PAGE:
THE COURT: Mr. Ledwith, you understand that apparently there are no pictures of the inside of the house, so, therefore, they're not being produced by either side in this case? So other than that, is there anything else you wanted?

THE DEFENDANT: The only reason, if I may be more specific here, as far as why I wanted that was because the complainant named a loft and I do not have a loft in my house. [ . . . ] [DEFENSE COUNSEL]: I think we did establish that.

THE COURT: All right.

Id. at 227--28.

iii. Procedural history

Ledwith filed his original habeas petition in April 2006 and brought 6 claims for relief. Of these, only 2 were exhausted in state court: (1) the trial court erred in admitting evidence of other crimes; and (2) the evidence was insufficient to support the convictions. Because Ledwith's petition contained exhausted and unexhausted claims, Magistrate Judge Hart filed a Report and Recommendation that Ledwith's petition be dismissed as mixed. (paper no. 7).

Ledwith withdrew his 4 unexhausted claims, and this court remanded the petition to Magistrate Judge Hart for a Report and Recommendation on the 2 exhausted claims. (paper no. 10). Magistrate Judge Hart filed a Supplemental Report and Recommendation and found: (1) the trial court did not err in admitting evidence of other crimes; and (2) the evidence was sufficient to support the convictions. See Supp. R&R (paper no. 21) at 6, 8. Magistrate Judge Hart recommended the petition be denied.

Ledwith filed objections to the Supplemental Report and Recommendation and argued he had "organic brain disease." (paper no. 22). Ledwith did not clarify whether his organic brain disease rendered him incompetent to stand trial in 2003, pursue habeas relief without counsel, or both.

The court then appointed Lynanne Wescott, Esq., to represent Ledwith. (paper no. 25). Ledwith, with counsel, filed supplemental objections to the Supplemental Report and Recommendation and argued: (1) he was incompetent to stand trial in 2003; and (2) his trial attorneys provided ineffective assistance of counsel by failing to request a competency hearing before trial. (paper no. 36). The court ordered the parties to choose an expert to evaluate Ledwith's mental health and placed the action in suspense in April 2008 so Ledwith could prepare additional supplemental objections to the Supplemental Report and Recommendation. (paper no. 40).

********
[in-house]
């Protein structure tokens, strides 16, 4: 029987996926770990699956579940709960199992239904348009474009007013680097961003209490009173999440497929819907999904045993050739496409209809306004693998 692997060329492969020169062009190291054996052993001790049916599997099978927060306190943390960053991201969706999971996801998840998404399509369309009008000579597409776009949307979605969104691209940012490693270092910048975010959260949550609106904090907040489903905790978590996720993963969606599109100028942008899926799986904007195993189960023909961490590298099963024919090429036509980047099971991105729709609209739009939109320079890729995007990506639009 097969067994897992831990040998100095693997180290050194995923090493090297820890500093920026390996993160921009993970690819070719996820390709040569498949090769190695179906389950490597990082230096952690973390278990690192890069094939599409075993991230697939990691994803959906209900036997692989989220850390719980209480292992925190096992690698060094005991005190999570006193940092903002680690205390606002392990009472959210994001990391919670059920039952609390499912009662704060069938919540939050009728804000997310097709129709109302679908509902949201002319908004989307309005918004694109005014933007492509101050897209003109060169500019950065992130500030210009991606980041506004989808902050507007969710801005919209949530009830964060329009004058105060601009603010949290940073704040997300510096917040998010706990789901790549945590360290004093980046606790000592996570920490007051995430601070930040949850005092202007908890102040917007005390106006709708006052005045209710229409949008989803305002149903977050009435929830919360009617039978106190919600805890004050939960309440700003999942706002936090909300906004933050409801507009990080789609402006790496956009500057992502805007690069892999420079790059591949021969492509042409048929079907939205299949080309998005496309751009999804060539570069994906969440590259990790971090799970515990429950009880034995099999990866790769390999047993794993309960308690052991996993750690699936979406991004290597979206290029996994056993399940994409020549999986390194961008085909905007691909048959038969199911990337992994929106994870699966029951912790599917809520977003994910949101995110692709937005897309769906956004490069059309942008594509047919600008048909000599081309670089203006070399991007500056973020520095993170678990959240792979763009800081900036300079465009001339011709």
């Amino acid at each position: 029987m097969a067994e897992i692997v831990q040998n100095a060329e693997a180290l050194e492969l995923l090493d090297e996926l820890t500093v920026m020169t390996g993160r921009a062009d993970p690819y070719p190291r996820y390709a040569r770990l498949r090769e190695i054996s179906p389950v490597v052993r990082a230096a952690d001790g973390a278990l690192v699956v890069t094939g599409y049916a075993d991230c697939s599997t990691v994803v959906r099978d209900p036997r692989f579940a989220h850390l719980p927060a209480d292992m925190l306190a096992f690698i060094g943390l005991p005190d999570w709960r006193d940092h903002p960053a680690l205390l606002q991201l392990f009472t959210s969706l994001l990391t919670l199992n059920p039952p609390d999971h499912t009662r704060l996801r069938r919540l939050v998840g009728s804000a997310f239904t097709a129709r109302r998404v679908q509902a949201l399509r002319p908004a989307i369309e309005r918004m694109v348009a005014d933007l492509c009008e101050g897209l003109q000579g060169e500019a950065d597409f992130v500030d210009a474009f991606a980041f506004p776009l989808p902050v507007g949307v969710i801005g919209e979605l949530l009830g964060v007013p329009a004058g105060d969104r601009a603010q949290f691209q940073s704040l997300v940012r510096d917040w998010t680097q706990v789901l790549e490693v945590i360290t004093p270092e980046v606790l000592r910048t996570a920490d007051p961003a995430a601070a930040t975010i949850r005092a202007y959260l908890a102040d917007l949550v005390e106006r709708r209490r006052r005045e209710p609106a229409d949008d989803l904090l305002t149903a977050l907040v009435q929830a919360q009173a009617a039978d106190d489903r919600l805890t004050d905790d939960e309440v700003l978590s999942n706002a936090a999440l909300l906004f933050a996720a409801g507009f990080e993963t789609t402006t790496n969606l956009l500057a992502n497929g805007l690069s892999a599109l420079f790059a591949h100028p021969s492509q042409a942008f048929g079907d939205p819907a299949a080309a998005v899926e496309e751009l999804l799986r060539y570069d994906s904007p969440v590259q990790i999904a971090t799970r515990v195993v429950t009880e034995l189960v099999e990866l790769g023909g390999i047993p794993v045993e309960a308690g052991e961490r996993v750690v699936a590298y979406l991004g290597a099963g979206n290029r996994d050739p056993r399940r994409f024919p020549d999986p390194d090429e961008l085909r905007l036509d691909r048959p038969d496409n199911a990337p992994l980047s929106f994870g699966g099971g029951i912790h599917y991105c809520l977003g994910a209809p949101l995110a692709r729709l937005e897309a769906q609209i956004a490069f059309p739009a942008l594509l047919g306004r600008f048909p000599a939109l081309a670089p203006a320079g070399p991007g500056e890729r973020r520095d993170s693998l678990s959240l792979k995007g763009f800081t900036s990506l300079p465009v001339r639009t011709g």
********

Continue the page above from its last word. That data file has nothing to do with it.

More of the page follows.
Dr. Idit Trope, the expert evaluating Ledwith's mental health, completed the expert report in April 2009. The court removed the action from suspense in June 2009 and granted Ledwith leave to file additional supplemental objections to the Supplemental Report and Recommendation. (paper no. 44). Ledwith filed additional supplemental objections and argued Dr. Trope's report "challenges Mr. Ledwith's competence to stand trial in 2002 [sic],*fn1 and his ability to participate therein[.]" (paper no. 45).

The court granted Ledwith leave to file a counseled, amended petition to clarify his claims. He filed the counseled, amended petition in September 2010 and raised the same incompetency arguments he raised in his supplemental objections to the Supplemental Report and Recommendation. (paper no. 59).

Magistrate Judge Hart did not consider Ledwith's incompetency in the Reports and Recommendations because Ledwith did not argue incompetency until after the Reports and Recommendations were filed. The Reports and Recommendations address claims later omitted from the amended petition and deemed withdrawn; the Reports and Recommendations are moot. The court did not refer the amended petition to Magistrate Judge Hart for a Report and Recommendation.

II. Jurisdiction

Federal courts have jurisdiction over petitions for writs of habeas corpus challenging state custody in violation of the United States Constitution. 28 U.S.C. § 2241.

III. AEDPA